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More Nuclear on Lower Chattahoochee?

March 22, 2016

April Fools Day is still a little ways off, so it must be true that Georgia Power is considering a new nuclear reactor complex.  On the Chattahoochee River.  Read more in the Atlanta Journal Constitution.

This sounds crazy for many reasons.

First, the so-called nuclear renaissance ended for the same reason the nuclear boom of the 1970s boomed: the economics just don’t pencil out.  And, Georgia Power and parent company Southern Company have begun to see the light and invest in solar in Georgia and across the country.

Second: Did I mention the money?  When we consider the current cost-over runs and delays for Plant Voglte’s two new reactors on the Savannah River, nuclear looks like an albatross for any utility.

Third, the contested waters of the Apalachicola-Chattahoochee-Flint (ACF).  If Georgia Power goes ahead with this, perhaps Alabama will decide not to remain on the sidelines as they did with Florida’s recent legal action.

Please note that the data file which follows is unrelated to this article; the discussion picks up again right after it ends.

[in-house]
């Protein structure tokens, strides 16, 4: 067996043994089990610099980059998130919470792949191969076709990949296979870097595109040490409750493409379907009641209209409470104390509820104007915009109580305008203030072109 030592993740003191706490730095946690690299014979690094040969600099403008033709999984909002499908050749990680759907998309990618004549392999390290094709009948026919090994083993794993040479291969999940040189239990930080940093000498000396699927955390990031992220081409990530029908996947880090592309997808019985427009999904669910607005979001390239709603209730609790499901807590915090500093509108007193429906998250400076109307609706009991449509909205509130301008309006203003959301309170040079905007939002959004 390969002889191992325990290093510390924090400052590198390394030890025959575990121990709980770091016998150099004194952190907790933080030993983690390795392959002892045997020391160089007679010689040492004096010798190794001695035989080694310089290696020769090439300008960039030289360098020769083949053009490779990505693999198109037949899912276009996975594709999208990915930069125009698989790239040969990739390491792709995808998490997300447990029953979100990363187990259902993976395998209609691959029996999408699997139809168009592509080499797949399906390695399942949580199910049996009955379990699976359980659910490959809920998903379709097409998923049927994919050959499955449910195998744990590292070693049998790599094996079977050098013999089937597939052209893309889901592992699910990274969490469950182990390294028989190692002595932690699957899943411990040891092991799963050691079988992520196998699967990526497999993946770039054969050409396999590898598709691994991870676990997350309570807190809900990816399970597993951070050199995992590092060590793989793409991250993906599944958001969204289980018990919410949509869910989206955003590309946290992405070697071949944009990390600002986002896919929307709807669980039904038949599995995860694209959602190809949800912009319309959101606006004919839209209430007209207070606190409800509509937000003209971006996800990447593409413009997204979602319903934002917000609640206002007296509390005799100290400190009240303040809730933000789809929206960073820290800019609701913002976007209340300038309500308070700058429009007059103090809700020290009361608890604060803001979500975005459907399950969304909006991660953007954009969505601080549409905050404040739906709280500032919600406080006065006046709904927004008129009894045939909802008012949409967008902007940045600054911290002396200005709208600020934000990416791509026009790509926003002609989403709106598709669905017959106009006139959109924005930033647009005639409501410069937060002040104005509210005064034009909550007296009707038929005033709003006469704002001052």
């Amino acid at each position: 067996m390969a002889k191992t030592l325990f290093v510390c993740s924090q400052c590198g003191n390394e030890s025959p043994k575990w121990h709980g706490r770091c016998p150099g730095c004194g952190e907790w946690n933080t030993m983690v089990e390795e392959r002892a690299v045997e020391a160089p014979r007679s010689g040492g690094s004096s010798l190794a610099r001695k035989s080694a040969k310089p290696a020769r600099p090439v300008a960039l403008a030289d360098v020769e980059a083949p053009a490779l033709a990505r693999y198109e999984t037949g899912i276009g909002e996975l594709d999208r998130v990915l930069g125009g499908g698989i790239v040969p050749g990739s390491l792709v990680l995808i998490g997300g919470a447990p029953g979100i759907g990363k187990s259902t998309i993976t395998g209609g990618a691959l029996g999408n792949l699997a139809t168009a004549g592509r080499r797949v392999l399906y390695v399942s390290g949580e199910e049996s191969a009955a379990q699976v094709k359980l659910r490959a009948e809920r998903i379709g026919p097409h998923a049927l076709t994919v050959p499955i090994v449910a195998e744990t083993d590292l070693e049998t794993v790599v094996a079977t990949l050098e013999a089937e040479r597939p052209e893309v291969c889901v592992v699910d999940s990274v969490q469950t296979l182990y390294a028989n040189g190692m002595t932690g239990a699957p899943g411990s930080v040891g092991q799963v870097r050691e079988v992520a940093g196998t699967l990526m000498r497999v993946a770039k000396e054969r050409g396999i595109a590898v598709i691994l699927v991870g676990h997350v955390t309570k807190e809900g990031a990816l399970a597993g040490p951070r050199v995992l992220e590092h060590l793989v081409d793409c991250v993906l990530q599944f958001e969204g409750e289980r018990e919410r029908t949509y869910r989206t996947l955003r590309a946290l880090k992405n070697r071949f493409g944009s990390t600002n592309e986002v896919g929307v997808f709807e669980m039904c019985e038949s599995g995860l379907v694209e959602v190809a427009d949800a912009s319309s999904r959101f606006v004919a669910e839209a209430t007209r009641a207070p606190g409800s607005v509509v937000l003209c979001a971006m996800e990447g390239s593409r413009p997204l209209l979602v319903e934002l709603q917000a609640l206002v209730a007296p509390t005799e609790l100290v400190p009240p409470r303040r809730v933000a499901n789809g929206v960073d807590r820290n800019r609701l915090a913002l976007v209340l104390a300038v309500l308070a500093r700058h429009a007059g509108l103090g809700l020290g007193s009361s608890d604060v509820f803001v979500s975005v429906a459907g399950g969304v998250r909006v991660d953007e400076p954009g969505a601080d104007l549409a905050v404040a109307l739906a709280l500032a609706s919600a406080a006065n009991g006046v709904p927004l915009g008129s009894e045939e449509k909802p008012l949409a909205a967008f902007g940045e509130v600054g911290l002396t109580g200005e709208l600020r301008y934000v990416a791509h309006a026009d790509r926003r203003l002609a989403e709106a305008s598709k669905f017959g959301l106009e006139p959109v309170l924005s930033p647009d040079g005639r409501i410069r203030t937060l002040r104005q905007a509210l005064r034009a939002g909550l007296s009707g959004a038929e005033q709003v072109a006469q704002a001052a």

A while back Georgia Power floated word about additional nuclear facilities.  The Savannah River did not seem like a contender given the Vogtle expansion.  And, certainly not in the ACF.  An expansion at Plant Hatch on the Altamaha River—a river completely contained within the state of Georgia—was where I expected to hear future announcements for new nukes.  But I guess not.

Fourth—the Chattahoochee River is not immune to drought conditions.  It’s important to remember that the lower Chattahoochee River’s current nuclear complex was essentially hobbled by the drought of 2007.

Plant Farley is located in Alabama and operated by a Southern Company subsidiary.  The plant’s two nuclear units require a 2,000 cfs flow from the Chattahoochee River.

According to a May 2008 Congressional Research Report, in September 2007, one of the generators was taken offline for maintenance. In the depths of the region’s drought of record, flows past the Plant Farley dropped below 2,000 cfs in October.  By late November the river’s low flow bottomed out at 1,048 cfs.  While one unit can clearly operate at such extreme flows, a nuclear plant is a big investment to take off line when energy demand spikes on hot summer days.  Does the Southern Company really want four reactors on the same river if only two of them can operate at low flows?

Given the serious drought conditions in the past, one cannot withdraw water in the future that is not there.  There are cheaper energy alternatives that are less dependent upon contested waters.

Bottom line: More nuclear on the lower Chattahoochee just doesn’t make sense.

-Chris Manganiello

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